Customizing Megalytic: Traffic by Demographics Widget

Published December 30, 2015
Sure, you may start analyzing website data by looking at traffic volume and engagement to give yourself a general view of how many people are finding your site. But are you also taking the time to evaluate demographic data such as age, gender, and interests to learn more about the people who do find it?
Looking at traffic by demographics will tell you even more about your visitors, allowing you to identify if you’re actually reaching the audience you desire to target. In addition, you can also see if a particular unexpected demographic is taking interest in your site. For instance, you may currently target 18-24-year-olds, but find that you’re getting the most interest from people in the 35-44 age range. This level of insight can help you uncover new, more profitable opportunities for marketing.
To help businesses leverage these insights, Megalytic offers a Traffic by Demographics widget allowing you to show Google Analytics demographic data in your reports. In this article, we’ll review how to set up this widget in your reports, as well as how to customize it based on the information that you want to show. Of course, you’ll first want to make sure that you’ve enabled demographic data collection in Google Analytics. Once the data begins appearing in your reports, you can import it into the widget.



Choosing Demographic Dimensions

When you first add the Traffic by Demographics widget, you’ll choose a Google Analytics view to connect. You’ll then see a table graph breaking down Traffic by Age Group.


Traffic by Demographics


You can, of course, choose to show other data besides age here. Within the widget options, you have the option to break down data by one of five dimensions:


Selecting the Dimension


Age Group

Google Analytics breaks down age group into six buckets.

  • 18-24
  • 25-34
  • 35-44
  • 45-54
  • 55-64
  • 65+

Note that data about visitors under 18 years old will not appear in this report to keep data private for minors.


With this option, you’ll see data broken down by male vs. female. As with other demographic dimensions, this information comes from data tracked via the DoubleClick cookie (used for ad tracking) and mobile app advertising IDs. Information from Google profiles may also contribute here.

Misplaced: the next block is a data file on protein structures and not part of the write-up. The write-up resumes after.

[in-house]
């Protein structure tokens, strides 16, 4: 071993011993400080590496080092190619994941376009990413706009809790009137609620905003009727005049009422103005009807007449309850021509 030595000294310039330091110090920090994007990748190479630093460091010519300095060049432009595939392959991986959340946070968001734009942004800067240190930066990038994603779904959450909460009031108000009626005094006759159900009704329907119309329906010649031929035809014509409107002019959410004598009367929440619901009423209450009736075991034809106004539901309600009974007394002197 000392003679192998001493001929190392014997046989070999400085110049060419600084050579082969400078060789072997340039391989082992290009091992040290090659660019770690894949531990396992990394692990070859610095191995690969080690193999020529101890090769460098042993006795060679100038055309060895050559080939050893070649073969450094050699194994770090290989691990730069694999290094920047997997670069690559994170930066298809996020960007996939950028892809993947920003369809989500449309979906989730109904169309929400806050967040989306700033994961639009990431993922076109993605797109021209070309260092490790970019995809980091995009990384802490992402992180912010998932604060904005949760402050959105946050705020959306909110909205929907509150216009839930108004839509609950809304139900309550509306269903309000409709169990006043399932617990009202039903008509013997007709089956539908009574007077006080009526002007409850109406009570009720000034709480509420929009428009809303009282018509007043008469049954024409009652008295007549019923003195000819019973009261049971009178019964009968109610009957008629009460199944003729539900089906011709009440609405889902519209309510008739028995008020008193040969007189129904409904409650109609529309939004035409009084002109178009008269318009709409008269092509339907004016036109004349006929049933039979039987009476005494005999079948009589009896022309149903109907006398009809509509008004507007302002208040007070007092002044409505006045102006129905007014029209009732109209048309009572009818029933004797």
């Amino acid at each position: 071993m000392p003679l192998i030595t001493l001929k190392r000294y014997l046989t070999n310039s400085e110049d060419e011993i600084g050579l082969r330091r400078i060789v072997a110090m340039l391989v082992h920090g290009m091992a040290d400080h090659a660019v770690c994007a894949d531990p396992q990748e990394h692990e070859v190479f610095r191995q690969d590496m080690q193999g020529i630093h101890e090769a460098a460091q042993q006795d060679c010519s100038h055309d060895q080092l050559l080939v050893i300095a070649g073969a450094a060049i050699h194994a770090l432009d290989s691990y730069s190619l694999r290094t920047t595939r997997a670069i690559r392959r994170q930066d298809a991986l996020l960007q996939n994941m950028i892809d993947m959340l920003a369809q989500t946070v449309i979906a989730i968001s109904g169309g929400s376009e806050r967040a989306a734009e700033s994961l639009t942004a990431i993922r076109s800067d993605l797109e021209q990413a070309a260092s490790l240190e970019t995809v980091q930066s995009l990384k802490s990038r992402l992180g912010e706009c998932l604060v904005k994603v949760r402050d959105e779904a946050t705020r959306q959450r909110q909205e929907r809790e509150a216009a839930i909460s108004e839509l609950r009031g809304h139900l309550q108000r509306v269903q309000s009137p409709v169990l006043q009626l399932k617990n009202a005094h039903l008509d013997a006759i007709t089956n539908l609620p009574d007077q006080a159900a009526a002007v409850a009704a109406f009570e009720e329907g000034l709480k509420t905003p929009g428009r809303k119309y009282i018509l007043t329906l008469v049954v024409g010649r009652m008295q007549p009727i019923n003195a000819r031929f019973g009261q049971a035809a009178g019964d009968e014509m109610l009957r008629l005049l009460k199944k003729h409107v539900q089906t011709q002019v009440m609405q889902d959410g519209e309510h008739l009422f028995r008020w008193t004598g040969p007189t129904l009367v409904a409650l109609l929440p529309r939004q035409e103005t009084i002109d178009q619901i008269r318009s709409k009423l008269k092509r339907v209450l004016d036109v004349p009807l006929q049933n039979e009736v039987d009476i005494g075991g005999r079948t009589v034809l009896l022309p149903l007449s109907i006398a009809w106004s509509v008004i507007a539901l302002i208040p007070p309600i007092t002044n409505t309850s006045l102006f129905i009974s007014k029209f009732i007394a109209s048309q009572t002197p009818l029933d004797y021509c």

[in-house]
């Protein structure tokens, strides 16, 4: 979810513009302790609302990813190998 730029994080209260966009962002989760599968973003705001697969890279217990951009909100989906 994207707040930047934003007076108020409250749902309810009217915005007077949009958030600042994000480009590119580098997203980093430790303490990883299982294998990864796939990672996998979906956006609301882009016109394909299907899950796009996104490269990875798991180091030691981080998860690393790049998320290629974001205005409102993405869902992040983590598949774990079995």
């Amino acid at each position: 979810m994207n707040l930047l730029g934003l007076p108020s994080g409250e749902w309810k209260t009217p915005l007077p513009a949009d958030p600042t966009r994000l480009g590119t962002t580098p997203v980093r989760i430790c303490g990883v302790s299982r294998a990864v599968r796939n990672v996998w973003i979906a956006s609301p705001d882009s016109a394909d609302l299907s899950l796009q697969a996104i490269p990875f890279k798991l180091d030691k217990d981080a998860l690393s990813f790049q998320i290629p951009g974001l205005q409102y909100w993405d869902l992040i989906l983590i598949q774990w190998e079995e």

Affinity Category

Affinity categories describe the lifestyles of your visitors based on their web browsing behavior. If they frequent sites that fit a specific topic, you’ll see that category show up in the report. Note that the same users may be counted in multiple categories where they fit. Examples of categories include:

  • Art & Theater Aficionados
  • Auto Enthusiasts
  • Avid Investors
  • Foodies
  • Gamers
  • Green Living Enthusiasts
  • Health & Fitness Buffs
  • Movie Lovers
  • News Junkies & Avid Readers
  • Sports Fans
  • Technophiles
  • Travel Buffs

In-Market Segment

In-market segments include users who show intent to purchase goods or services based on their general online activity. Examples of segments include:

  • Apparel & Accessories
  • Autos & Vehicles
  • Beauty Products & Services
  • Consumer Electronics
  • Financial Services
  • Home & Garden
  • Real Estate
  • Travel

Other Category

This dimension includes highly-targeted categories that zero in on specific visitors’ interests within the broader Affinity Categories and In-Market Segments.

For example, Food & Drink breaks down into further categories, such as the following:

  • Cooking & Recipes
  • Food/Baked Goods
  • Restaurants/Fast Food
  • Beverages/Coffee & Tea

Changing Chart Types

You can portray demographic data in various ways by changing the type of chart used in this widget. For instance, if you want to compare how each age group segment has contributed to traffic over time, you can select an Area Chart. This is the second icon under “Chart Type” in the widget options.


Customizing the Area Chart


Once you’ve selected the chart type, you can then choose which categories to show in the actual widget. In this case, we want to choose the age group segments that will appear in the report. Use the “Series” dropdown to select your desired options, and click “Apply to Report” to update the widget’s appearance.


Area Chart with Customizations


In the final widget, you’ll be able to see how each age group compares to the others size-wise, as well as how changes have occurred over time.

Next, for visitor interests, you may want to simply show a list of the top categories. The Table View comes in handy here to show category names, along with metrics for each.

Here, we’ve selected the Table View icon and switched Dimension to In-Market Segment. We can see traffic and engagement performance for each segment, customizing the available metrics by using the “Columns” dropdown at the bottom of the widget options. In this case, we’ve added a Completions column to show how many people from each segment actually completed a Goal on the site (in this case, a free trial signup).


Table Graph in Megalytic